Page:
Furthermore, the infrastructure of Puerto Rico was severely damaged, causing water shortages and widespread blackouts for up to 1.5 million people. The situation has abruptly become identical to the post-Maria conditions. Meanwhile, the United States is still withholding approved funds that Puerto Ricans require for Maria relief.
The United States refuses to distribute 18 billion dollars in funds that were to be allocated towards Hurricane Maria relief. The funds were approved by Congress and are supposed to be managed by the Department of Housing and Urban Development (HUD). The specific purpose of the funds is to harden electric grids, repair infrastructure such as bridges, and repair homes.
However, HUD claims that they refuse to allocate the funds out of fear that they may “fall into corruption by Puerto Rican officials.” This inaction is not surprising, but by withholding funds the damage to home and infrastructure will remain a problem for years to come. Furthermore, the island will be subjected to worse disasters, such as stronger hurricanes caused by climate change.
Cruelly mismanaged aid is not the only way the U.S. abuses Puerto Rico. Its long colonial relationship with the United States is a melange of abandonment and economic extraction. The Financial Oversight Board (FCB), colloquially known as “La Junta,” is an American entity that has fiscal control over Puerto Rico. It was imposed by Obama and a Republican Congress and has the power to influence major economic decisions on the island, such as austerity measures directed towards paying off the United States-imposed 124 billion dollar debt.
La Junta has been responsible for forcing the Puerto Rican government to implement massive austerity measures, such as a 75% slash in funding for the University of Puerto Rico, pension cuts for a majority of public sector retirees, and a decrease in the minimum wage to $4.25 for workers 24 years old and younger in order to redirect those funds to paying off the debt. La Junta is benefitting American banks at the expense of the colonized constituency.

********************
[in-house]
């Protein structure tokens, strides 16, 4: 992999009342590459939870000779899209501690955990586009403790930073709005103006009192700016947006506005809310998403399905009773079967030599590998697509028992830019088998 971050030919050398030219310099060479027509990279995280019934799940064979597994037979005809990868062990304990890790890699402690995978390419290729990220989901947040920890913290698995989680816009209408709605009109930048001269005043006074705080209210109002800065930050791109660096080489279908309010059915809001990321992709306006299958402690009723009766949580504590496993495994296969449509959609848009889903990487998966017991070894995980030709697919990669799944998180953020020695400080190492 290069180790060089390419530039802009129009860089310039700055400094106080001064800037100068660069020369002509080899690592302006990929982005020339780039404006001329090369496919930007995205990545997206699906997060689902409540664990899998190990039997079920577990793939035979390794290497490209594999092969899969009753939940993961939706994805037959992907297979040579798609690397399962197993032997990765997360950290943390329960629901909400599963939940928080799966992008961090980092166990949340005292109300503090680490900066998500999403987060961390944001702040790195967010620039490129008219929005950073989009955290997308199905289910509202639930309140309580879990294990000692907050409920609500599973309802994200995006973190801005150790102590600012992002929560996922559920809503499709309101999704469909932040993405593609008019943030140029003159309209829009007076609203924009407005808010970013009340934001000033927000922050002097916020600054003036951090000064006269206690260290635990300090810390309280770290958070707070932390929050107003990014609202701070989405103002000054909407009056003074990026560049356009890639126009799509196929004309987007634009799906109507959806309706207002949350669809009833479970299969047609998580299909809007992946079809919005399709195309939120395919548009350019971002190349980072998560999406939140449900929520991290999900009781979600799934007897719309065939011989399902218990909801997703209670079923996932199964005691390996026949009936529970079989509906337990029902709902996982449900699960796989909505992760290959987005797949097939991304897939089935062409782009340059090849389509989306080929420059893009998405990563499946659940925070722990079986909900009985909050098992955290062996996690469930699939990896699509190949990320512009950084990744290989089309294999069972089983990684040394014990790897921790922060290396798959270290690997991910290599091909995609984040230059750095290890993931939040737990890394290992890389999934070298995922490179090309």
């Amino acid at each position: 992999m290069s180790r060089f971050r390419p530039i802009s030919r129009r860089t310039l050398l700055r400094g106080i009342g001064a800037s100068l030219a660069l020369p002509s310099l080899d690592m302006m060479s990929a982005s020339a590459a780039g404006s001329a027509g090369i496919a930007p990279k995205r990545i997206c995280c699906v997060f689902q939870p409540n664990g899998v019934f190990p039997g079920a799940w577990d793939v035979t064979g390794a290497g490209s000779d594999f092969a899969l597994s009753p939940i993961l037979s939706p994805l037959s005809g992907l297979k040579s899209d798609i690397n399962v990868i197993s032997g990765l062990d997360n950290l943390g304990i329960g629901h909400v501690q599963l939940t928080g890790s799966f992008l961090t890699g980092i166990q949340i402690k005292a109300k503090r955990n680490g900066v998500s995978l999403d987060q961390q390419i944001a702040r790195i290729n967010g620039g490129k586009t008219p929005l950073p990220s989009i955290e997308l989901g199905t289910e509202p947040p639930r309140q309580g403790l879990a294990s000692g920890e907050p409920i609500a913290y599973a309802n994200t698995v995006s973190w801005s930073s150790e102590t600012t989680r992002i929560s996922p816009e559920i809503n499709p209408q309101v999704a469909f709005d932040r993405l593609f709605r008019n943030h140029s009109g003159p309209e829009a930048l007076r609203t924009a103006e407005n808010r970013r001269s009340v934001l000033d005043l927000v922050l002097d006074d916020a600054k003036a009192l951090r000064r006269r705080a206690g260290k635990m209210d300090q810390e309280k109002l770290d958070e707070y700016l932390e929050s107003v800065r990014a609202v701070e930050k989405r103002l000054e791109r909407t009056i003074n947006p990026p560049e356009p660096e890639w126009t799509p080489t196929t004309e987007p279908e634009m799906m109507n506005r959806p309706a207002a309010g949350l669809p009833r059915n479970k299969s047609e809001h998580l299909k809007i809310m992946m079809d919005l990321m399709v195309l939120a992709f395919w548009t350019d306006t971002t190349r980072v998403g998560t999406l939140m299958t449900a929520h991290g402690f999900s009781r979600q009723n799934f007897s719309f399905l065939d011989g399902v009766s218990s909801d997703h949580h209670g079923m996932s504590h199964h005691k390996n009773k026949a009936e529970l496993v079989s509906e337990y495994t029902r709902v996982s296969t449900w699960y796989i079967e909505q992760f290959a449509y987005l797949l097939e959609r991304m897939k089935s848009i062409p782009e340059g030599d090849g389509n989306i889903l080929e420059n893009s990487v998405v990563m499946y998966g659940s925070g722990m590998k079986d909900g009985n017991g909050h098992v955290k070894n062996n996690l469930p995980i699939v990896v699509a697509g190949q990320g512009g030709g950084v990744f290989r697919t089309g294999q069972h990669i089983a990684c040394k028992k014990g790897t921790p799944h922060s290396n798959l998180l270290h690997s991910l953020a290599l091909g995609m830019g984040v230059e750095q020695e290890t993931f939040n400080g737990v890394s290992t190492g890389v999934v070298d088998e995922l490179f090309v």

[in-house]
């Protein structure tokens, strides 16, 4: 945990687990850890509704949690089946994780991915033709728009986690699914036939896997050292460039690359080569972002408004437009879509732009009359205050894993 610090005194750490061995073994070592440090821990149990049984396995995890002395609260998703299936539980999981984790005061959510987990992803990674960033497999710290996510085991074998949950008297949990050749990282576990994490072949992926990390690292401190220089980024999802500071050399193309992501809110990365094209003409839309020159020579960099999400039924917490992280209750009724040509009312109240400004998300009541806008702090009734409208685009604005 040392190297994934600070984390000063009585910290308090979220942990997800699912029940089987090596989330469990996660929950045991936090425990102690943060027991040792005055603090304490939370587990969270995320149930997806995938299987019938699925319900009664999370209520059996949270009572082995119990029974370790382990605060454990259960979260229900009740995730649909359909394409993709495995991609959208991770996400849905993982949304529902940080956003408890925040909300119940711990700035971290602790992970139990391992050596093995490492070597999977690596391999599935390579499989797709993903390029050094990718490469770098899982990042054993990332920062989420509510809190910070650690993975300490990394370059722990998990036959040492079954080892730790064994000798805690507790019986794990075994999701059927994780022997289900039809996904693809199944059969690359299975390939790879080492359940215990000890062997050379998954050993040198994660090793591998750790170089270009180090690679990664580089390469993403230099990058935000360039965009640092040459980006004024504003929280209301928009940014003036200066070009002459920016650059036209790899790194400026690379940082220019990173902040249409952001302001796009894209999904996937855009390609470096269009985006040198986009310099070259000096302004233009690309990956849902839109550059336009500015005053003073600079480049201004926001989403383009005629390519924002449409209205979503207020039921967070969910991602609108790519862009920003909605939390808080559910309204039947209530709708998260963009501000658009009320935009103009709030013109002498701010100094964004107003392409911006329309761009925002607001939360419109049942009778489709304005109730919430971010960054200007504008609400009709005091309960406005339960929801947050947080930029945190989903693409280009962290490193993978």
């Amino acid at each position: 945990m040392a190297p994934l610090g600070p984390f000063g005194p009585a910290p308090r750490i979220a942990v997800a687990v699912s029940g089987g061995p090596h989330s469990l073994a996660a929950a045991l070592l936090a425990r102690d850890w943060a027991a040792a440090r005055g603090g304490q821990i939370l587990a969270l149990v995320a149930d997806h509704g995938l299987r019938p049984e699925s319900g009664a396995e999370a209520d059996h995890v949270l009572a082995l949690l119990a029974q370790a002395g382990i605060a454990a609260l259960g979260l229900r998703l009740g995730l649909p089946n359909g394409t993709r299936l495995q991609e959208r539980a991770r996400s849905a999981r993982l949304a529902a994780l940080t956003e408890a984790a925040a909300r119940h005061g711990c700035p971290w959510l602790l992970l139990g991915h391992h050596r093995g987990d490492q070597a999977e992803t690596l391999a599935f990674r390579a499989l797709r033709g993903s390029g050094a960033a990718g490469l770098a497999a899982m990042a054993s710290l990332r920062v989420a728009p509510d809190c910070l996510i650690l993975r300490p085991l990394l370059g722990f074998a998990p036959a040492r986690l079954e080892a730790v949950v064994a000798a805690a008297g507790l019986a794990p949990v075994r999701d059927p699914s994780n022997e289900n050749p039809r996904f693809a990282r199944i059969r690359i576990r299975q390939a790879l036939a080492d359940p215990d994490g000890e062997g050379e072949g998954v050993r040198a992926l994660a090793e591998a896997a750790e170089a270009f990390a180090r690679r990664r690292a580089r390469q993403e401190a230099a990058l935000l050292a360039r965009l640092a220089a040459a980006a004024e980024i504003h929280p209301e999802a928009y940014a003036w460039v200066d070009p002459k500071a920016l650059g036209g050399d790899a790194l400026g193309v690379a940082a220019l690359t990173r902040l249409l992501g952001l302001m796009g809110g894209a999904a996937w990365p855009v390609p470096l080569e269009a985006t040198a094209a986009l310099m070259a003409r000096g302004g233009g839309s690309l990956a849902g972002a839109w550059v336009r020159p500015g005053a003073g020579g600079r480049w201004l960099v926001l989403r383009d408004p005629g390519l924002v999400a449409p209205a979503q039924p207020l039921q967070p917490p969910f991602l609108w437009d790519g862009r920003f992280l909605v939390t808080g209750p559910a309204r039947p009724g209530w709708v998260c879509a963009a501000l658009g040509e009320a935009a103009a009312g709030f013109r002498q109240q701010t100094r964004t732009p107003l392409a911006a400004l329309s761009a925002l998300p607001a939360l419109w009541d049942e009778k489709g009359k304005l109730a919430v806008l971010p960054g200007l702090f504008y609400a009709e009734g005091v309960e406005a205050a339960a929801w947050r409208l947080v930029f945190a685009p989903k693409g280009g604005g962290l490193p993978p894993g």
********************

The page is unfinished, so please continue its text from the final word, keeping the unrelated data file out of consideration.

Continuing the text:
Furthermore, though the minimum wage for Puerto Ricans is significantly lower than that of mainlander Americans, they are still forced to pay just as much in taxes as mainlanders. This not only imposes a disproportionate burden on the people of the island, but they are also not beneficiaries of the social programs they pay into. For example, one-third of the island is in desperate need for government food assistance or “food stamps” from the United States. However, spending for food assistance for Puerto Rico is capped in the United States’s budget, as opposed to the SNAP program in the U.S. that will provide for anyone who qualifies. This means that much of the island’s poor are starving and struggling to get assistance, yet the United States does not provide assistance to them at the same rate as they would for mainlanders.